Devil's claw (Harpagophytum procumbens and H. zeyheri) species have been used traditionally by the Khoisan people of Africa for fever, digestive problems, diabetes, hypertension, and blood diseases. Early studies found tuber extracts effective in rheumatoid arthritis, osteoarthritis, tendonitis, kidney inflammation, and heart disease. The European Pharmacopoeia (EP) lists devil's claw for rheumatic and arthritic issues.
Devil's claw grows slowly and has limited distribution. An iridoid glycoside, harpagoside, isolated in 1962, is considered the main component of devil's claw's iridoid pool and main active compound. Iridoids are found widely in plants. Harpagoside occurs in underground and aboveground parts of plants in several families and genera, in widely varying amounts. A metabolomics study found that two of five mullein (Verbascum spp.) species accumulate potentially commercial amounts of harpagoside in leaves, with a leaf metabolome quite different from non- or lower-harpagoside-containing species.
Several ways to produce devil's claw and/or harpagoside products sustainably are discussed. Root callus cultures have been tried but did not produce harpagoside, a secondary metabolite. Hairy root cultures have produced clones that can grow while submerged and accumulate 0.32 mg harpagoside/g dry root mass. While less than whole plants, this illustrates the feasibility of biotechnological production. Better selection of strains and knowledge of pathways involved are needed. Other researchers report a two-step method to propagate devil's claw in vitro. Tubers were comparable to wild plants in harpagoside and harpagide (another iridoid glycoside) content.
High-speed countercurrent chromatography (HSCCC) efficiently separates harpagoside from plant extracts, producing, for example, highly purified harpagoside from scrophularia (Scrophularia ningpoensis) roots. Harpagoside research has stimulated new analytical methods using high-performance liquid chromatography (HPLC). HPLC analysis of devil's claw tinctures reveals that its iridoids are stable, with levels falling by less than 10% during six months of storage under controlled conditions.
Harpagoside's biosynthetic pathways are not fully elucidated, although early steps are known. Based on iridoid synthesis in Madagascar periwinkle (Catharanthus roseus), hypothetical pathways are proposed, but researchers have not yet produced higher levels of harpagoside in cultures. No methods have been reported for artificial synthesis.
Effects of Harpagophytum extracts are well studied in vivo. Many studies have found that extracts are anti-inflammatory and analgesic in edema and inflammation induced by various agents; some report insignificant effects. This may be due to differences in extract composition. Pure harpagoside significantly reduced or inhibited paw swelling when given orally or intraperitoneally. Devil's claw's other active compounds include harpagide, 8-Ο-p-coumaroyl harpagide, and the phenylethanoid glycoside verbascoside. Harpagoside content is used to standardize extracts and should equal 1.2% of therapeutic products according to the EP. A review of 15 studies on Harpagophytum extracts concluded that at least 50 mg/d is needed in arthritis, providing pain relief to 60% of patients. Doloteffin, a standardized devil's claw product providing 60 mg/d harpagoside, was reported effective in knee osteoarthritis in trials up to 54 weeks.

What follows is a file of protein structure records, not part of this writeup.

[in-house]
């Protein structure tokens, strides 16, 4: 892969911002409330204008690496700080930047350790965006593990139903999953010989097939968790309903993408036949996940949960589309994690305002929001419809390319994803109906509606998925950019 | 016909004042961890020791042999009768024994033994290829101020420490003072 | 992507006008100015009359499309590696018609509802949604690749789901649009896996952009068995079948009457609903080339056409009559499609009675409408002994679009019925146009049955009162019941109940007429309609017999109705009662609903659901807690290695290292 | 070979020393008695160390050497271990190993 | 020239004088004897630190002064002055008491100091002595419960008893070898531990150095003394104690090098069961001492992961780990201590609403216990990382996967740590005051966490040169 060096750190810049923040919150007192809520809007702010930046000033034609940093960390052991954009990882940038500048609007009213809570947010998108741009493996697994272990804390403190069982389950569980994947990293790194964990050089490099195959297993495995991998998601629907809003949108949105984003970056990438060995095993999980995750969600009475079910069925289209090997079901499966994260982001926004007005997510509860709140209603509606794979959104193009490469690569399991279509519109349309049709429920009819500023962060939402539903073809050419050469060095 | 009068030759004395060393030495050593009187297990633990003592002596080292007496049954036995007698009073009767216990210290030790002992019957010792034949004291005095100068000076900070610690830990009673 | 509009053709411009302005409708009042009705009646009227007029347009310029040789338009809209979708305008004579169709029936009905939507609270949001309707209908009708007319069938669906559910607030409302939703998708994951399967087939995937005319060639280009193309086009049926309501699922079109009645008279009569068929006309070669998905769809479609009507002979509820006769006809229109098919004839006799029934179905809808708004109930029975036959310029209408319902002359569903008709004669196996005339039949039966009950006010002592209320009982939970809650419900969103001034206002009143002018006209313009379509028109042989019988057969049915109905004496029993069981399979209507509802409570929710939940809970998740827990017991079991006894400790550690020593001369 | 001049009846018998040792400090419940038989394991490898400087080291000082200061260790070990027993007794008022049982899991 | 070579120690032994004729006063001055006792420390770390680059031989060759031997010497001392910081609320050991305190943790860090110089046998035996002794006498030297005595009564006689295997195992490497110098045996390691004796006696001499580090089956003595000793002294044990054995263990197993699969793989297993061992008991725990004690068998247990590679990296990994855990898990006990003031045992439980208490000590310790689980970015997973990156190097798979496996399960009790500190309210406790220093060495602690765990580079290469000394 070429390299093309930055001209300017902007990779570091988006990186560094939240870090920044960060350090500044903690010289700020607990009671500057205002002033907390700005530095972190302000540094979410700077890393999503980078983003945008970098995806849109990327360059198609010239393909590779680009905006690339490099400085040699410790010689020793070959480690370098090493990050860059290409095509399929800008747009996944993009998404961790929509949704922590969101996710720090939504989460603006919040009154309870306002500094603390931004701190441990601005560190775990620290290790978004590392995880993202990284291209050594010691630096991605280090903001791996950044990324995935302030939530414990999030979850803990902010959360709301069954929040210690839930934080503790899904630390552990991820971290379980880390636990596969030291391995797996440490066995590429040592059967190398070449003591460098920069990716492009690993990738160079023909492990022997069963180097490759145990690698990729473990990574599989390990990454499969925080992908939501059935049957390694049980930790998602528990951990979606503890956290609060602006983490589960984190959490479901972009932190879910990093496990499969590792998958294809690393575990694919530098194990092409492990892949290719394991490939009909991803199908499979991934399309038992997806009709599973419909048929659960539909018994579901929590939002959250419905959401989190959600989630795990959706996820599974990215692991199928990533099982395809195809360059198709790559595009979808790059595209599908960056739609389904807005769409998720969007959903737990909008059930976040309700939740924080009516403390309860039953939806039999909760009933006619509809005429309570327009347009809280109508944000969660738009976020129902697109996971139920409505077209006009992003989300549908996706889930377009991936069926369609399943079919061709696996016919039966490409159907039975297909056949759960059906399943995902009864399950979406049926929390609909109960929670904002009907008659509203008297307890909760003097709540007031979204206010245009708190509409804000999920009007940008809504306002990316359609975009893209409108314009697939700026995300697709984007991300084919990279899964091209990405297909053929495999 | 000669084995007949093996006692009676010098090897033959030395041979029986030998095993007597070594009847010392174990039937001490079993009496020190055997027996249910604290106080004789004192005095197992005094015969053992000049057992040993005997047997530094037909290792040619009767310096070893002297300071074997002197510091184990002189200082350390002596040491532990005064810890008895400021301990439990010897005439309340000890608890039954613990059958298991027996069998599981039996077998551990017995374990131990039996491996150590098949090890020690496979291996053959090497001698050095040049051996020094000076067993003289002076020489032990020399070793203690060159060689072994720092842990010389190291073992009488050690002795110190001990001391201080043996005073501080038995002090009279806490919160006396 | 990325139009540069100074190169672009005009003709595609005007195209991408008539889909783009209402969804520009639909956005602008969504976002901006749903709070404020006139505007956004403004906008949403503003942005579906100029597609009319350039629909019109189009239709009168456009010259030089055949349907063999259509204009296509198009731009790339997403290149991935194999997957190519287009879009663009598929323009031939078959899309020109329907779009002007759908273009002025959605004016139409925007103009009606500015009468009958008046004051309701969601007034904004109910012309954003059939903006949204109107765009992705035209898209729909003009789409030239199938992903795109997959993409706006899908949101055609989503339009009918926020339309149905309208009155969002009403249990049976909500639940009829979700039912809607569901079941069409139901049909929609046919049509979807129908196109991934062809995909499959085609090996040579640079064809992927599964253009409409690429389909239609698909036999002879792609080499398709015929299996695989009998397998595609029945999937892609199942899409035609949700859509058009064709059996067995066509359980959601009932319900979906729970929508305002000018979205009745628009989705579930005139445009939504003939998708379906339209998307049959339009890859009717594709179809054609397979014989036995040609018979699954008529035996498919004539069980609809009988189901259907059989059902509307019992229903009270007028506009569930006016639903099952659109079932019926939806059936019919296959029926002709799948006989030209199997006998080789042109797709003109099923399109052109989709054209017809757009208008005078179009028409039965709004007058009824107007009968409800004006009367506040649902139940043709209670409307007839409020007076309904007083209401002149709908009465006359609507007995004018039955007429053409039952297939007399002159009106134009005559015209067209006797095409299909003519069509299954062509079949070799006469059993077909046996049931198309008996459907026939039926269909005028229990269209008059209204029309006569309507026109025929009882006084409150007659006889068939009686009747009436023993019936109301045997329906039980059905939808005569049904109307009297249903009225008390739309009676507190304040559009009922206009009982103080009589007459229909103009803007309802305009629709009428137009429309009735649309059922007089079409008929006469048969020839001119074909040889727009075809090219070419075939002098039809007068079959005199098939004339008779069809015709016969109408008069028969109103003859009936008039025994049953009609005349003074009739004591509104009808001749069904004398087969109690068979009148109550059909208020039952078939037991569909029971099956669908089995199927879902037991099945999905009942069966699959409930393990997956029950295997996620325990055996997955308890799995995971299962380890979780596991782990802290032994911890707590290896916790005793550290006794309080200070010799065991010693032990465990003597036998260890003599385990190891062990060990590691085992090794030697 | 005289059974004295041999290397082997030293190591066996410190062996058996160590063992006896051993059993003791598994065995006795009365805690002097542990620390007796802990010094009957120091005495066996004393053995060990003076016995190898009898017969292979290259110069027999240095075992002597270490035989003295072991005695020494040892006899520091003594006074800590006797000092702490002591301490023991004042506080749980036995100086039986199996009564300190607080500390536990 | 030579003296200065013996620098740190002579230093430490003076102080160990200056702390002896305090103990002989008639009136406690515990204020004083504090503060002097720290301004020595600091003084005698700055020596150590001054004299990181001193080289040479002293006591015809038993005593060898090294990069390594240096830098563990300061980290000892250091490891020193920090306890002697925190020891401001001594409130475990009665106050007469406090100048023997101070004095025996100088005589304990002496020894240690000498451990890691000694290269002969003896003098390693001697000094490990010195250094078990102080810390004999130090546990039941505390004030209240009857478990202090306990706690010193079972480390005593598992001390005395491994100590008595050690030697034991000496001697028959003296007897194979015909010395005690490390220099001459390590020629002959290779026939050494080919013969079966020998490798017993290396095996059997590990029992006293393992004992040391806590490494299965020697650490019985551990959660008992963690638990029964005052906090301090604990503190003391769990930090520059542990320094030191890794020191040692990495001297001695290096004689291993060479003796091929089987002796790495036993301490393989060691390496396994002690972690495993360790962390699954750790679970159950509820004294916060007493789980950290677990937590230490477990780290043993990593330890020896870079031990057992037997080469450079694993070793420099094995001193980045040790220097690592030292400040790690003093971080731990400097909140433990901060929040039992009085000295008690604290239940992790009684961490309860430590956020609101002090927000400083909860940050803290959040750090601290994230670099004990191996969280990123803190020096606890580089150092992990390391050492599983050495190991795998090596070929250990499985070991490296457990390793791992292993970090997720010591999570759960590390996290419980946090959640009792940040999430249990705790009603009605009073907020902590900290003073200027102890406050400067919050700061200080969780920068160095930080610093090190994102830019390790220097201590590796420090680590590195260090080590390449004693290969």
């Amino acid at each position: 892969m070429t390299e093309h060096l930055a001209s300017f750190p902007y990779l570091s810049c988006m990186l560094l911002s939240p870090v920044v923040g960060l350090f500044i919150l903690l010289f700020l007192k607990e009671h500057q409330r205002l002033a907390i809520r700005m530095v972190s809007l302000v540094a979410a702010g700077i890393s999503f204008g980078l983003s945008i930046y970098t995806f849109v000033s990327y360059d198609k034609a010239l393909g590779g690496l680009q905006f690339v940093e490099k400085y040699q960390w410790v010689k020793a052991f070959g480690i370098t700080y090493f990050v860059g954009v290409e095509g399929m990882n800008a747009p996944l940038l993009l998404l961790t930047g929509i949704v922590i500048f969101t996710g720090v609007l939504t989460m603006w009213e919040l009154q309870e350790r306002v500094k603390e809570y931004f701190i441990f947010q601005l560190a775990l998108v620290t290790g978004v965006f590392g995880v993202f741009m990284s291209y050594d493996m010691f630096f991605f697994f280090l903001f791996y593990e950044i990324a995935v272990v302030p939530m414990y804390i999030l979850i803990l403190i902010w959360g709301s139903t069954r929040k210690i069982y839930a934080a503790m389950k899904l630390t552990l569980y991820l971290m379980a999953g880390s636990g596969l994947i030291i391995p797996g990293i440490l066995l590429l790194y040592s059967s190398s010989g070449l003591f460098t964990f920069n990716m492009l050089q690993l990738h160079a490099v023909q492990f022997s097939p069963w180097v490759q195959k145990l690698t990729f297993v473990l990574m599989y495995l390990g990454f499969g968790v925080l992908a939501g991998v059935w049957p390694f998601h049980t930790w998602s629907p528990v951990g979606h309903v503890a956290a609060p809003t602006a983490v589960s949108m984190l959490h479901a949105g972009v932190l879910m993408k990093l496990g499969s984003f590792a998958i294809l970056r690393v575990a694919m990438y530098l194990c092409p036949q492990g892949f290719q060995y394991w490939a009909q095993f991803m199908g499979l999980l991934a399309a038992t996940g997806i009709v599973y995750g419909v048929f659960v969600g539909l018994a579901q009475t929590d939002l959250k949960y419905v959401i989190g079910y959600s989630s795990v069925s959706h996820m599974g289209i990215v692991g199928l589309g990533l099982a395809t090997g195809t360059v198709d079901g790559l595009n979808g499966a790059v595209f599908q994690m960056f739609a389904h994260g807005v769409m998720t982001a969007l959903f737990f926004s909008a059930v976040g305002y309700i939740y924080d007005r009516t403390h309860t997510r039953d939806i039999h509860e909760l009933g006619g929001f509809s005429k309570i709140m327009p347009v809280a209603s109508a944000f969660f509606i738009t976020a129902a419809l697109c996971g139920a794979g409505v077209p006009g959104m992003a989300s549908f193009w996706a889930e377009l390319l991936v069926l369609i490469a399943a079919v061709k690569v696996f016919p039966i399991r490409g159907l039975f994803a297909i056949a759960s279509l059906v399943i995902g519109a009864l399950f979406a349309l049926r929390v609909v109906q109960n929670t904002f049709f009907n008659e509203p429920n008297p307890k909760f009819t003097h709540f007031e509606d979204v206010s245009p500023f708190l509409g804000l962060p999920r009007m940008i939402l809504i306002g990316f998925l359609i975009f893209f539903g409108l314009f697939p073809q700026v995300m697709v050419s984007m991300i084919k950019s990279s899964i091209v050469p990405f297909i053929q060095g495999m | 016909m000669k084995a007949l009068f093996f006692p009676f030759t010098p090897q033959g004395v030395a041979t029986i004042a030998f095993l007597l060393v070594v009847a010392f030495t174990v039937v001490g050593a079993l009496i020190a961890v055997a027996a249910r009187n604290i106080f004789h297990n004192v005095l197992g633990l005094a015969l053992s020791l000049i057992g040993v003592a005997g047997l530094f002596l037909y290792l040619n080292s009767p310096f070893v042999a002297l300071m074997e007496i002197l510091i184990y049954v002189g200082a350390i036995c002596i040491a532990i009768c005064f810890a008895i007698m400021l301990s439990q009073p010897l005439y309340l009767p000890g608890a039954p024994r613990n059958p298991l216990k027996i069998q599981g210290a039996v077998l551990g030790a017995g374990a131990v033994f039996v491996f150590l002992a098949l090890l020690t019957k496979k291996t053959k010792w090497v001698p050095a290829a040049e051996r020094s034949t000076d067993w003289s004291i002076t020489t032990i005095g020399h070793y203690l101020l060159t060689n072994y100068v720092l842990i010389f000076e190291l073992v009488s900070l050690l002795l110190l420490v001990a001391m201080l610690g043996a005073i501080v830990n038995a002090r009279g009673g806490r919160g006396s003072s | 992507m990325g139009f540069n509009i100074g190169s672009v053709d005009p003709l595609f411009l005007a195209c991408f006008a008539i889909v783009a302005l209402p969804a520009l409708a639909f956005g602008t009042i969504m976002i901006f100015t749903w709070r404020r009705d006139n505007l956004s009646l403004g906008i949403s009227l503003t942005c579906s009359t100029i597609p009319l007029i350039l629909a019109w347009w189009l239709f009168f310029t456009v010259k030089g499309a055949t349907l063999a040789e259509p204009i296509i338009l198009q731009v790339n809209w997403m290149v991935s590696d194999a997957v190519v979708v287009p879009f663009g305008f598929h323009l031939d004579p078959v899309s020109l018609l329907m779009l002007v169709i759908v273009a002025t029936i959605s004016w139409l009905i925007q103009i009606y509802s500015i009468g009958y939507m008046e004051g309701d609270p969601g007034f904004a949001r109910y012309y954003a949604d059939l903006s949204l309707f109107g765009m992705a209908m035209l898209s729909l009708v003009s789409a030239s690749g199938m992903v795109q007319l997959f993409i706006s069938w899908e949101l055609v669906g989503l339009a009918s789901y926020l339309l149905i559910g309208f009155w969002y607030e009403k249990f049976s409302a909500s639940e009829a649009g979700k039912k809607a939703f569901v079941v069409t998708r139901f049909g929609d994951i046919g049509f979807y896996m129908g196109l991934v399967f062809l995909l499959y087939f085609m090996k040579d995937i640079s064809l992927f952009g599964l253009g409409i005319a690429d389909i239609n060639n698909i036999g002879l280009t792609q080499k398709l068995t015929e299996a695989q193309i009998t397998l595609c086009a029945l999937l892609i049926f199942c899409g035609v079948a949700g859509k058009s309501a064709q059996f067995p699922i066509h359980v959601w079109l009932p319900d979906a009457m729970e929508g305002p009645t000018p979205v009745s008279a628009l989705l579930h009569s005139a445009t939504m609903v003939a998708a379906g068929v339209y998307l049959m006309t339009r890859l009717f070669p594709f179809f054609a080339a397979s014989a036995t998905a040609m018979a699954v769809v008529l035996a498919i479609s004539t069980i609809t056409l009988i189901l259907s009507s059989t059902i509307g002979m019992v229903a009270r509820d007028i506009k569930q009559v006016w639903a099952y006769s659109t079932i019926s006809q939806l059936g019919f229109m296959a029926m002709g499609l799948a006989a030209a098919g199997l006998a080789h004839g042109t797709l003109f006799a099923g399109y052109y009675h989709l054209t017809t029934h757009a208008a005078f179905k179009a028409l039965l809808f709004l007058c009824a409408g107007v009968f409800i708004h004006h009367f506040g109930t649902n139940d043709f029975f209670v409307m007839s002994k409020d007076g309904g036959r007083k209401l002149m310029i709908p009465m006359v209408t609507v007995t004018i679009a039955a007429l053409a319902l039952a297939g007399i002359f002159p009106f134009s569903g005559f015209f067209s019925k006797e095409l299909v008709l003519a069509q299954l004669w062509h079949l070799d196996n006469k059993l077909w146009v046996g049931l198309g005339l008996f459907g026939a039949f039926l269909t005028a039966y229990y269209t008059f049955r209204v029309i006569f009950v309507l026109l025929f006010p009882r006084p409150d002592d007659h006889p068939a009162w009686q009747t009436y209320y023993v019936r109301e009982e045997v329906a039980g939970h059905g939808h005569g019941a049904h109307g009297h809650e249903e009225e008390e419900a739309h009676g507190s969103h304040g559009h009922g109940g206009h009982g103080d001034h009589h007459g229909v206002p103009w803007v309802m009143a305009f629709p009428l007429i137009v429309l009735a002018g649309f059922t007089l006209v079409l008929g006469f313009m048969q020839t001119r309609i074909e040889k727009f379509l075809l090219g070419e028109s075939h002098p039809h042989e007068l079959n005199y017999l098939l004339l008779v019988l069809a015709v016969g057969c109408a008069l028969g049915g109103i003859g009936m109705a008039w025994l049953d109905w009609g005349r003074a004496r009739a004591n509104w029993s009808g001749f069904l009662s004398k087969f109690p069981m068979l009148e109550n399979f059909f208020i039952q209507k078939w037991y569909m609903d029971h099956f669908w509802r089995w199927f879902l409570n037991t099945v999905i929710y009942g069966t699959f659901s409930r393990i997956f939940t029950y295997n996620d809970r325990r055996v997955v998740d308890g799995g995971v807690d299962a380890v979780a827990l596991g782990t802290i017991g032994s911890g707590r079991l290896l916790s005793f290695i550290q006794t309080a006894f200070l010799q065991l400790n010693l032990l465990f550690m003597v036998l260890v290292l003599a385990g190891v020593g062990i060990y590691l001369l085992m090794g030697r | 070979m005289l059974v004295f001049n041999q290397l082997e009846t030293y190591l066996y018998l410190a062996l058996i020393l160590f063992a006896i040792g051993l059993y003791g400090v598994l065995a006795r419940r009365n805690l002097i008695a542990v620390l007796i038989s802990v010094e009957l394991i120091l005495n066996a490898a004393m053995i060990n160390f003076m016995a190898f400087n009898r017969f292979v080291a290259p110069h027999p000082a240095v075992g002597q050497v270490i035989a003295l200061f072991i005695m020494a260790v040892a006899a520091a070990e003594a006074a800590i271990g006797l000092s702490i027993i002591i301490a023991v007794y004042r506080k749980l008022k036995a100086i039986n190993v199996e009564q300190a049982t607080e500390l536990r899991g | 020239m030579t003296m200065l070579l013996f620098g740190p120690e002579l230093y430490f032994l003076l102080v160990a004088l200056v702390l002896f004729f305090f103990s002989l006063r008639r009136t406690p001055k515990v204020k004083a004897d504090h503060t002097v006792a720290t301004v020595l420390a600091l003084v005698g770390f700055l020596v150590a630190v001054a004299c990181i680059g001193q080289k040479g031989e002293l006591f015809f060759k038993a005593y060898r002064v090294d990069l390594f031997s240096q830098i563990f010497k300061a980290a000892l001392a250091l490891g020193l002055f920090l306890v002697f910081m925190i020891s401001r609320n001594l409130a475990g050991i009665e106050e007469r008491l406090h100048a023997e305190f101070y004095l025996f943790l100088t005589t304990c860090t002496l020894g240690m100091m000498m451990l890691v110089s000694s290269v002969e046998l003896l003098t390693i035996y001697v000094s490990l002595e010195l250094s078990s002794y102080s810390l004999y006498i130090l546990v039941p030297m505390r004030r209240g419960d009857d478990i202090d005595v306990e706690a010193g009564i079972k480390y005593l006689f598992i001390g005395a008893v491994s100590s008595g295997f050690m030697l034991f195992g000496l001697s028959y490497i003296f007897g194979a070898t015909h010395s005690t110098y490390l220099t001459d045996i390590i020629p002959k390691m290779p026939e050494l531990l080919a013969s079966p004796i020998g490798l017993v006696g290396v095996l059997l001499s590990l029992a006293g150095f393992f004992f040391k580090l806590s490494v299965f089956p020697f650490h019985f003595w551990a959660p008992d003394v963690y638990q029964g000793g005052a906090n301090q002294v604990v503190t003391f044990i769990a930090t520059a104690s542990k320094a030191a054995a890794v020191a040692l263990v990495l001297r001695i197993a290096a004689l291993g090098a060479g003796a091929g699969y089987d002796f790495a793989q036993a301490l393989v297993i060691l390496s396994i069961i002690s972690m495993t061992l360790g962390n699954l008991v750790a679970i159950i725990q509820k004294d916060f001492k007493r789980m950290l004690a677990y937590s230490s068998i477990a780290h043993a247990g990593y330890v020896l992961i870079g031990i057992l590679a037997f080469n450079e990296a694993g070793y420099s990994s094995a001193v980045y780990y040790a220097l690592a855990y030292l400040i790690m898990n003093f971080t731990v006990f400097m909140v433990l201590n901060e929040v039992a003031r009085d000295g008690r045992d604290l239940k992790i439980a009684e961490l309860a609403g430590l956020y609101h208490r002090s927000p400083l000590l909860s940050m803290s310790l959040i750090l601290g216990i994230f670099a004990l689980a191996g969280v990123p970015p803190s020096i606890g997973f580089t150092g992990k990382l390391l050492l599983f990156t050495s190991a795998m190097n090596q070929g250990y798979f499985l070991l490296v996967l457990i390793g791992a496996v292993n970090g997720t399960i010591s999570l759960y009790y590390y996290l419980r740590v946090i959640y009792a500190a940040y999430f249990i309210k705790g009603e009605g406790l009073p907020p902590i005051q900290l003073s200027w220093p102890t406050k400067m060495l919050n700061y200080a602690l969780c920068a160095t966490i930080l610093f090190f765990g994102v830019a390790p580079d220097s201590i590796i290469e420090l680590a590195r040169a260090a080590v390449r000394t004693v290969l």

In vitro, a devil's claw fraction with 88.8% harpagoside moderately inhibited nitric oxide (NO), cyclooxygenase (COX)-1, and COX-2 in human blood. At 27.0% and 8.9%, but not at 2.0%, extracts and pure harpagoside inhibited inducible NO synthase (iNOS) in vitro. Aqueous extracts inhibited NO, COX-1, COX-2, and iNOS in a fibroblast cell line. Extracts with up to 30.0% harpagoside completely inhibited 5-lipoxygenase (5-LOX). Harpagoside suppresses lipopolysaccharide (LPS)-induced COX-2 and iNOS expression induced in RAW 264.7 cells via the nuclear factor-kappa B (NF-κB) signaling pathway. Findings suggest that harpagoside can disrupt the arachidonic acid pathway. Interestingly, harpagide has COX-2-mediated pro-inflammatory effects and can antagonize harpagoside's effects. Both moderating and synergistic effects seem to occur among devil's claw's compounds.
Devil's claw extracts affect inflammatory cytokines in vitro and in vivo. A standardized Harpagophytum extract, WS 1531 (Dr. Willmar Schwabe GmbH & Co. KG; Karlsruhe, Germany), reduced ionophone-stimulated cysteine-leukotriene (Cys-LT) in blood and plasma from healthy volunteers more than harpagoside or harpagoside-free fractions. Harpagophytum fractions influence transcriptional level events, inhibiting extracellular signal-regulated protein kinase (ERK), c-Fos expression, and DNA binding of activator protein-1 (AP-1) and cyclic adenosine monophosphate (cAMP) response element-binding protein (CREB). Harpagoside and standardized extracts protect against aconitine-induced arrhythmia and reperfusion-induced ventricular arrhythmia. Harpagoside inhibited the inflammatory mediator Regulated on Activation, Normal T-cell Expressed and Secreted (RANTES) in human epithelial cells, showing potential benefits in respiratory disorders. In vivo, it reduced dopaminergic neurodegeneration and movement disorder in a Parkinson's disease model, boosting glial cell line-derived neurotrophic factor.
A number of possible anti-inflammatory mechanisms are proposed. Systems biology studies are needed to correlate pharmacological effects with active and synergistic agents in standardized extracts of harpagoside-bearing plants and/or cultures.—Mariann Garner-Wizard